What is difference b/w Turtle, Triples and N-Triples

Hi All,

I have idea regarding Turtle and triple. But finding difficulty in drawing inference. Please guide me what is difference b/w Turtle and Triple.

The Turtle family of languages derives from something called Notation3 that was invented by Tim-Berners Lee. Notation3 provided a compact syntax for writing RDF but also extended RDF by adding features from first-order logic. Thus, Notation3 is a notation for writing "N3 Logic".

N3 Logic turned out to be much slower than RDF, so there hasn't been enduring interest in it.

Turtle is a syntax for RDF that is a subset of Notation3. Turtle has features that enable a concise syntax that is easy to write by hand. You can write something like

  @prefix myns: <http://example.com/mynamespace/>

myns:object1 a myns:type1,myns:type2;
myns:property1 myns:object2 .

note that the "," lets you give multiple objects that apply to the subject-predicate and the ";" lets you specify different predicates that apply to a subject. There are also some shorthands for blank nodes that are convenient for writing RDF collections and OWL schemas.

N-Triples is a simplified version of Turtle that removes most of the shorthand. One line of an N-Triples equals one triple, so you can process N-Triples files with UNIX tools. N-Triples is more verbose than Turtle, but N-Triples is convenient when you need to handle millions of triples -- gzip compression removes most of the fat. The above file would look like this written in N-Triples:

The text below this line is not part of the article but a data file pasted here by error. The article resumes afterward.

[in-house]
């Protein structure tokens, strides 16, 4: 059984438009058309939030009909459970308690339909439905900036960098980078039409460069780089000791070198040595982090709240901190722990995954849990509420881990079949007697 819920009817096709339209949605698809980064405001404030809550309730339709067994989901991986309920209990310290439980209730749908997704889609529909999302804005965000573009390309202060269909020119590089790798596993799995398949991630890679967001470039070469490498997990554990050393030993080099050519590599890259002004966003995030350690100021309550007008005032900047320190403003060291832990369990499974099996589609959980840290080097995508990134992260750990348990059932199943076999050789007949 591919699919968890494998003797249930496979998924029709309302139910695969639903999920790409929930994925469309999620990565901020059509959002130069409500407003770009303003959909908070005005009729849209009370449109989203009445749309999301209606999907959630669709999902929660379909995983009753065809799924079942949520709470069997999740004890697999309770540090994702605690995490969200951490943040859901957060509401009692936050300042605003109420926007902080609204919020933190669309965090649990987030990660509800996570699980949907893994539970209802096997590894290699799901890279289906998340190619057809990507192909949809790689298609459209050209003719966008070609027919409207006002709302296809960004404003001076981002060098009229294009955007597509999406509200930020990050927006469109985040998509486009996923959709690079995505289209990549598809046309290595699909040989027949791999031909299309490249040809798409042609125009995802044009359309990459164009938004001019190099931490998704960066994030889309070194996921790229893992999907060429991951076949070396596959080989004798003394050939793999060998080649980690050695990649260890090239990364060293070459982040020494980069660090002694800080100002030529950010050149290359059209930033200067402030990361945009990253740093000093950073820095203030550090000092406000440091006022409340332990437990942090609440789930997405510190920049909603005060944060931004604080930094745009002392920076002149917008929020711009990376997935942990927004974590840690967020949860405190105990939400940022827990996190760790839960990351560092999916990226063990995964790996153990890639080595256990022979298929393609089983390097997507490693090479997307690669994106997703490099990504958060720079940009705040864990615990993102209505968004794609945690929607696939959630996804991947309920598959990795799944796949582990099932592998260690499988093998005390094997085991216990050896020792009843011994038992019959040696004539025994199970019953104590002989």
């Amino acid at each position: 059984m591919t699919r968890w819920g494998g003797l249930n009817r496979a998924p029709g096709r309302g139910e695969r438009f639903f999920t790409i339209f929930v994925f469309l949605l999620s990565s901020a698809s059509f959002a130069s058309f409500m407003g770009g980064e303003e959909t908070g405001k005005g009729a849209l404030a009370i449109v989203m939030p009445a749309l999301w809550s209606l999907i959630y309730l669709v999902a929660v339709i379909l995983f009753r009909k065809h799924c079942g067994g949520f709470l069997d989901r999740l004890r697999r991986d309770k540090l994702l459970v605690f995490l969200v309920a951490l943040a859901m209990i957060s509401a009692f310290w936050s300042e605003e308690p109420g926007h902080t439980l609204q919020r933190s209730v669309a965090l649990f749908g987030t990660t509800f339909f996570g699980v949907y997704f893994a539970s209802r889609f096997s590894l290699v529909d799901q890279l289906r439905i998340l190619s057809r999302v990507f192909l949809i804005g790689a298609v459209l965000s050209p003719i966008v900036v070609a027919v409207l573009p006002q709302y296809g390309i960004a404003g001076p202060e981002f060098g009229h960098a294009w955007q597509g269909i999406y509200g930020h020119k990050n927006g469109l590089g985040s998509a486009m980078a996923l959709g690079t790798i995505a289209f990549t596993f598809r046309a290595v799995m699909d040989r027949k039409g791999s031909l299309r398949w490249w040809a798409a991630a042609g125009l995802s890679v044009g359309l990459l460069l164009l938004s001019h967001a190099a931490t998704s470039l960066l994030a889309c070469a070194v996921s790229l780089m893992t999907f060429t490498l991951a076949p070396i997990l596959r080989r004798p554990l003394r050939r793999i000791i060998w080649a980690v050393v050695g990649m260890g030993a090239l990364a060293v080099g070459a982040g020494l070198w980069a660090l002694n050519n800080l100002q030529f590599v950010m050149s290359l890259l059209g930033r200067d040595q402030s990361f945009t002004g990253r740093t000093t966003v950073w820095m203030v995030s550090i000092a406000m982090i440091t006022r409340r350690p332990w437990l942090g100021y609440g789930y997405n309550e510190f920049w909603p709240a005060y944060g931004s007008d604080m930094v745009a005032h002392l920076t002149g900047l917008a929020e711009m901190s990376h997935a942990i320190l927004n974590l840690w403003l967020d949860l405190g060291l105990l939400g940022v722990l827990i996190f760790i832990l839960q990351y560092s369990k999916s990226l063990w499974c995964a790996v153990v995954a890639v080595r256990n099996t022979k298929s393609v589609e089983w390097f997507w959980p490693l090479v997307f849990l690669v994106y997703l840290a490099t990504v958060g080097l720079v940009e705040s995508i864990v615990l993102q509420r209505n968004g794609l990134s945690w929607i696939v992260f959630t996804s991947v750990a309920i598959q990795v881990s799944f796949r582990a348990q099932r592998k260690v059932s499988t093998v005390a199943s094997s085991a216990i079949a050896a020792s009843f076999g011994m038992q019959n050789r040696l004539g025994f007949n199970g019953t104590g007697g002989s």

<http://myexample.com/mynamespace/object1> <http://www.w3.org/1999/02/22-rdf-syntax-ns#type> <http://myexample.com/mynamespace/type1> .
 <http://myexample.com/mynamespace/object1> <http://www.w3.org/1999/02/22-rdf-syntax-ns#type> <http://myexample.com/mynamespace/type2> .    
 <http://myexample.com/mynamespace/object1> <http://myexample.com/mynamespace/property1> <http://myexample.com/mynamespace/object2> .

Many of think that Turtle and N-Triples are superior replacements for the obsolete RDF/XML format. Turtle is the preferred format if you want to write a few hundred triples by hand, and N-Triples is used to publish large RDF data sets like DBpedia.

Just an additional info: the W3C RDF Working Group is standardizing Turtle. The latest draft is, of course, on the Web, and should be considered as the most up-to-date version of Turtle. That document (or maybe a separate one, not yet fully decided) will also give a 'standard' for N-triples; finally, and most probably, something like TriG will also be added to the list of official serializations formats (the latter depends on the outcome of the current discussions on named graphs).

Turtle and N-Triples are serialization formats of RDF, like RDF+XML or N3.

You should probably read more about RDF here or here.